Author Topic: Pubs of Conwy  (Read 30888 times)

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Pendragon

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Re: Pubs of Conwy
« Reply #29 on: February 18, 2011, 10:05:08 AM »
In the above post it mentions the Kings Head as a farmers house with a cock pit at the back.  At first I thought this pub would be situated on Bangor Road mainly because of the "cock pit".  It was actually situated next door to the Castle Inn on high street.  The Castle Hotel on the High Street in Conwy was at one time the site of both these pubs with the "cock pit" out the back.  The reason The Kings Head was referred to as a farmers house was because this was the common pub where farm labourers and fishermen would drink while The Castle Inn was for the more affluent in Conwy's society.
Only hindsight has 20/20 vision
Angiegram - A romantic notion derived from the more mundane truth.

Truth is, everybody is going to hurt you; you just gotta find the ones worth suffering for." -Bob Marley

DaveR

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Re: Pubs of Conwy
« Reply #30 on: February 18, 2011, 12:16:29 PM »
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The Castle Inn was for the more affluent in Conwy's society.
Not much has changed!  ;D

Trojan

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Re: Pubs of Conwy
« Reply #31 on: February 18, 2011, 07:48:52 PM »
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The Castle Inn was for the more affluent in Conwy's society.
Not much has changed!  ;D

 :)

DaveR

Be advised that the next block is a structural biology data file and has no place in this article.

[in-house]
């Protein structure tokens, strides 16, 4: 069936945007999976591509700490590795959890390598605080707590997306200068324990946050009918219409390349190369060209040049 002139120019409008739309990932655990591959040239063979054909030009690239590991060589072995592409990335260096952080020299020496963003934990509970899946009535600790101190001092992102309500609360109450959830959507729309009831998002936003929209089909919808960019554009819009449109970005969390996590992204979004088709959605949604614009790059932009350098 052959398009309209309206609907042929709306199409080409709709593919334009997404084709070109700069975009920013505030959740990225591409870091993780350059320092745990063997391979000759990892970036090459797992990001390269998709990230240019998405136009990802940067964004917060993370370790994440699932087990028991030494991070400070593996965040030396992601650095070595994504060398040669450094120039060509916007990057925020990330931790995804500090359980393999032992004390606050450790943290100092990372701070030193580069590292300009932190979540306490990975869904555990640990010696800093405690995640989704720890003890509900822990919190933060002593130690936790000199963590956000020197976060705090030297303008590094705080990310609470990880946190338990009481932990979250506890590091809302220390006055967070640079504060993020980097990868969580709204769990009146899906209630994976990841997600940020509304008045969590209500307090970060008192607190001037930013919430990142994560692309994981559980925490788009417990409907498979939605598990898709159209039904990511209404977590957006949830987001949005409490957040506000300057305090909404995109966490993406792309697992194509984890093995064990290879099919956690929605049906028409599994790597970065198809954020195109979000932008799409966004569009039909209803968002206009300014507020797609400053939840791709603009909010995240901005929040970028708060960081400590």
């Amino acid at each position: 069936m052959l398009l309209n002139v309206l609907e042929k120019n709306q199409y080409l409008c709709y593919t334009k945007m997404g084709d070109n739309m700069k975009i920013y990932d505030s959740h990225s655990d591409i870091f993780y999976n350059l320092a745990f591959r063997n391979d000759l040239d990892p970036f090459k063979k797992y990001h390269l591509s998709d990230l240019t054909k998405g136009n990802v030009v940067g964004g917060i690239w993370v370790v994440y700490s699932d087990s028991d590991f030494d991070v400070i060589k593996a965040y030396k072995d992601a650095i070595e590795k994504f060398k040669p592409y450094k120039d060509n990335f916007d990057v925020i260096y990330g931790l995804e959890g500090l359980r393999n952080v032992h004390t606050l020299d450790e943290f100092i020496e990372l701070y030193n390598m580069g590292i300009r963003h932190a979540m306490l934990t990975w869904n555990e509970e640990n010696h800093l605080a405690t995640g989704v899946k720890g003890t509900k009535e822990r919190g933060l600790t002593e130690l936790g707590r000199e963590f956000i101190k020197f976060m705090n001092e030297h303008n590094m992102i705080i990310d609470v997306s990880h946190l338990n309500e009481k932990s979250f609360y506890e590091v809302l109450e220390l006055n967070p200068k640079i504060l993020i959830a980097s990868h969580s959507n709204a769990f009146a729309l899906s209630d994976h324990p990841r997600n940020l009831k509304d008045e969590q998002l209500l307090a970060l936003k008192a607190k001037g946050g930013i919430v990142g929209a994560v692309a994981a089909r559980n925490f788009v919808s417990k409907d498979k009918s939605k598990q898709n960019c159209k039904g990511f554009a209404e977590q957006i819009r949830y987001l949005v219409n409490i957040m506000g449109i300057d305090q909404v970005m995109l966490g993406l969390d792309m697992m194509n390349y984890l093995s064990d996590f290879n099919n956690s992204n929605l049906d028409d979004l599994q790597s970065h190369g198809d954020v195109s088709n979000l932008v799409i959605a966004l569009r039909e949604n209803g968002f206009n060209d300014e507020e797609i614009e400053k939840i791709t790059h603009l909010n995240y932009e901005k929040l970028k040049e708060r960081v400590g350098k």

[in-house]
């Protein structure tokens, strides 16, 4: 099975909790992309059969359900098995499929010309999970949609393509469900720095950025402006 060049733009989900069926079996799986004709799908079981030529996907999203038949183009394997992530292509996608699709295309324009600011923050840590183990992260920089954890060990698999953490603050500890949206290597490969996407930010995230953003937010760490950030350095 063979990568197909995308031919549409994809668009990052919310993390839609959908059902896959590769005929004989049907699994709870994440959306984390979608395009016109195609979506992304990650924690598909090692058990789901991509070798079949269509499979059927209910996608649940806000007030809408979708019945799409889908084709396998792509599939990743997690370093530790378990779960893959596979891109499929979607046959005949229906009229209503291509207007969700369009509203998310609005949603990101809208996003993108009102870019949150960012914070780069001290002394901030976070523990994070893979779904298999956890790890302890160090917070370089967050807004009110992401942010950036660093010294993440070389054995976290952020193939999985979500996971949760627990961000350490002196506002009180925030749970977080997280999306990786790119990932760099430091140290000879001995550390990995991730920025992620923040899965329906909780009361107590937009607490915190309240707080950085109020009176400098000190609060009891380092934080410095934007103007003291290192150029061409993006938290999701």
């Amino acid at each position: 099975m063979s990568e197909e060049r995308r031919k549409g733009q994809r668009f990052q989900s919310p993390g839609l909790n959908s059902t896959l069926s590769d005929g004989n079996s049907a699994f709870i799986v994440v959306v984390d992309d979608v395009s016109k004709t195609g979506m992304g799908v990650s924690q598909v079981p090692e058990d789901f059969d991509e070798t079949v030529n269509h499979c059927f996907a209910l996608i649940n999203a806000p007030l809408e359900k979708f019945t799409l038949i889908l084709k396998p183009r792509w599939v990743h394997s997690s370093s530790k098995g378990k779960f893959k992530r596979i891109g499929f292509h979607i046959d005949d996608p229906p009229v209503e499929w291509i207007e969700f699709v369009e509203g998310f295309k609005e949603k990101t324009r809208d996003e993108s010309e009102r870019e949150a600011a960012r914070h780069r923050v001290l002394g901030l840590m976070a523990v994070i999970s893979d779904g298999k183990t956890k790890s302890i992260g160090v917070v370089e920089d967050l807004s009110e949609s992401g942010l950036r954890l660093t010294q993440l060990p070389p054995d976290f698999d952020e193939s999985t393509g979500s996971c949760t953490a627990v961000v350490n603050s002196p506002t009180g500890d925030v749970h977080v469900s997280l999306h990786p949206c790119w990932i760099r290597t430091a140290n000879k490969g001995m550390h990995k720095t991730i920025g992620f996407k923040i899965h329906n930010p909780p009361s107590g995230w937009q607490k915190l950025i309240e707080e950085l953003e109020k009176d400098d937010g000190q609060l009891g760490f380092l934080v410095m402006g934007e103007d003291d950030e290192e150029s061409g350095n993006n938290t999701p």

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Re: Pubs of Conwy
« Reply #32 on: February 18, 2011, 10:00:34 PM »
Ok, I've merged my list with Angie's list and this is the result a total of 51 pubs! Although, I suspect one or two may be duplicates...

Why were there so many Pubs in Conwy?

1) Busy port - Fishing Boats & Timber Ships
2) Navvies working on bridges, railway and cob
3) Miners from the lead mines in the countryside nearby
4) Conwy on Post route from Ireland to London

Conwy's pubs, past and present, vanished and in other uses
(those marked * are still running as pubs today):


The Albion Vaults* (6 Uppergate Street)
The Anchor  Uppergate Street (Could be same as Crown & Anchor or Hope & Anchor possibly?)
The Black Horse (West side of Castle Street - immediately to left of Aberconwy house) (In existence in 1795)
The Black Lion (Lyon) (now semi-derelict, Castle Street) (In existence in 1795) (Landlord 1895 - David Roberts)
The Blue Bell* (Castle Street) (Landlord in 1856 - Edward Jones)
The Boot Inn (now r/h side of Alfredos, Lancaster Square) (In existence in 1795) (William Lardner - Landlord in 1798)
The Bull (distinct from the Bull's Head, no idea as to location - any ideas?) (In existence in 1795)